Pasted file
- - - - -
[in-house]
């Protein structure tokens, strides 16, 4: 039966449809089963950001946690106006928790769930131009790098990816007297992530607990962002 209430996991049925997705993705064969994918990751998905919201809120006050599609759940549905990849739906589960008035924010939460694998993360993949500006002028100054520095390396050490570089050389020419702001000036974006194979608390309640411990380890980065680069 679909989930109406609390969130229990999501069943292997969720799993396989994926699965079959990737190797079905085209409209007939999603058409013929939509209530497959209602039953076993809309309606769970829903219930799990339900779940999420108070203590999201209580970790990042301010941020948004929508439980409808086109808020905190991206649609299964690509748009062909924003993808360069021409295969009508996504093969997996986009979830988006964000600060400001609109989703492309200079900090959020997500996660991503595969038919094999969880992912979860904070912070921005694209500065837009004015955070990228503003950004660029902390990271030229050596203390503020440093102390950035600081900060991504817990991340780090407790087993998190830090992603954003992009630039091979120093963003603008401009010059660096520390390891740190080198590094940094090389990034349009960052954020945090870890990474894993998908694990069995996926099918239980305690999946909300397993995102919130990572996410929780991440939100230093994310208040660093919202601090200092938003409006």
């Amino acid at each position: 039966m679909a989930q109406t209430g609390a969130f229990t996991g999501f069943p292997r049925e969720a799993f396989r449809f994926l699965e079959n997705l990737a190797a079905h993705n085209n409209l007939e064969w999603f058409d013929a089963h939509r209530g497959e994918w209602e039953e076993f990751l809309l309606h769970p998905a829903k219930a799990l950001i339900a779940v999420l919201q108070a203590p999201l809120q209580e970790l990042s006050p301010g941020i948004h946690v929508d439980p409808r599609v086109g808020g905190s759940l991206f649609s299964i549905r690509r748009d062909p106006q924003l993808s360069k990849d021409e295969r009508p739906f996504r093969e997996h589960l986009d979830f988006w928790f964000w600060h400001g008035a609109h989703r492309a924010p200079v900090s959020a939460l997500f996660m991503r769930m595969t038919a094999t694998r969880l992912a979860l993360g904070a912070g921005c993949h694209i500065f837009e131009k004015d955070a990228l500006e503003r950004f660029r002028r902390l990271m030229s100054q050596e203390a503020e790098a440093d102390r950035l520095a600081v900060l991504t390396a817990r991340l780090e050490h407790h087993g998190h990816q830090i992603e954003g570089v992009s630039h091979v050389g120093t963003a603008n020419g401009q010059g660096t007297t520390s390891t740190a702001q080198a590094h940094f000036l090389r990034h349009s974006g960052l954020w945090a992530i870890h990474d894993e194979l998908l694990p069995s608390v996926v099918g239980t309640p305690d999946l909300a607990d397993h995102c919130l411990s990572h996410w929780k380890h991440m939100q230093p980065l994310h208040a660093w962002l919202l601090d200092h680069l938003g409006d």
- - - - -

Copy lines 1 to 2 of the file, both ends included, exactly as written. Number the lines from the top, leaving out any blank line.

[in-house]
């Protein structure tokens, strides 16, 4: 039966449809089963950001946690106006928790769930131009790098990816007297992530607990962002 209430996991049925997705993705064969994918990751998905919201809120006050599609759940549905990849739906589960008035924010939460694998993360993949500006002028100054520095390396050490570089050389020419702001000036974006194979608390309640411990380890980065680069 679909989930109406609390969130229990999501069943292997969720799993396989994926699965079959990737190797079905085209409209007939999603058409013929939509209530497959209602039953076993809309309606769970829903219930799990339900779940999420108070203590999201209580970790990042301010941020948004929508439980409808086109808020905190991206649609299964690509748009062909924003993808360069021409295969009508996504093969997996986009979830988006964000600060400001609109989703492309200079900090959020997500996660991503595969038919094999969880992912979860904070912070921005694209500065837009004015955070990228503003950004660029902390990271030229050596203390503020440093102390950035600081900060991504817990991340780090407790087993998190830090992603954003992009630039091979120093963003603008401009010059660096520390390891740190080198590094940094090389990034349009960052954020945090870890990474894993998908694990069995996926099918239980305690999946909300397993995102919130990572996410929780991440939100230093994310208040660093919202601090200092938003409006």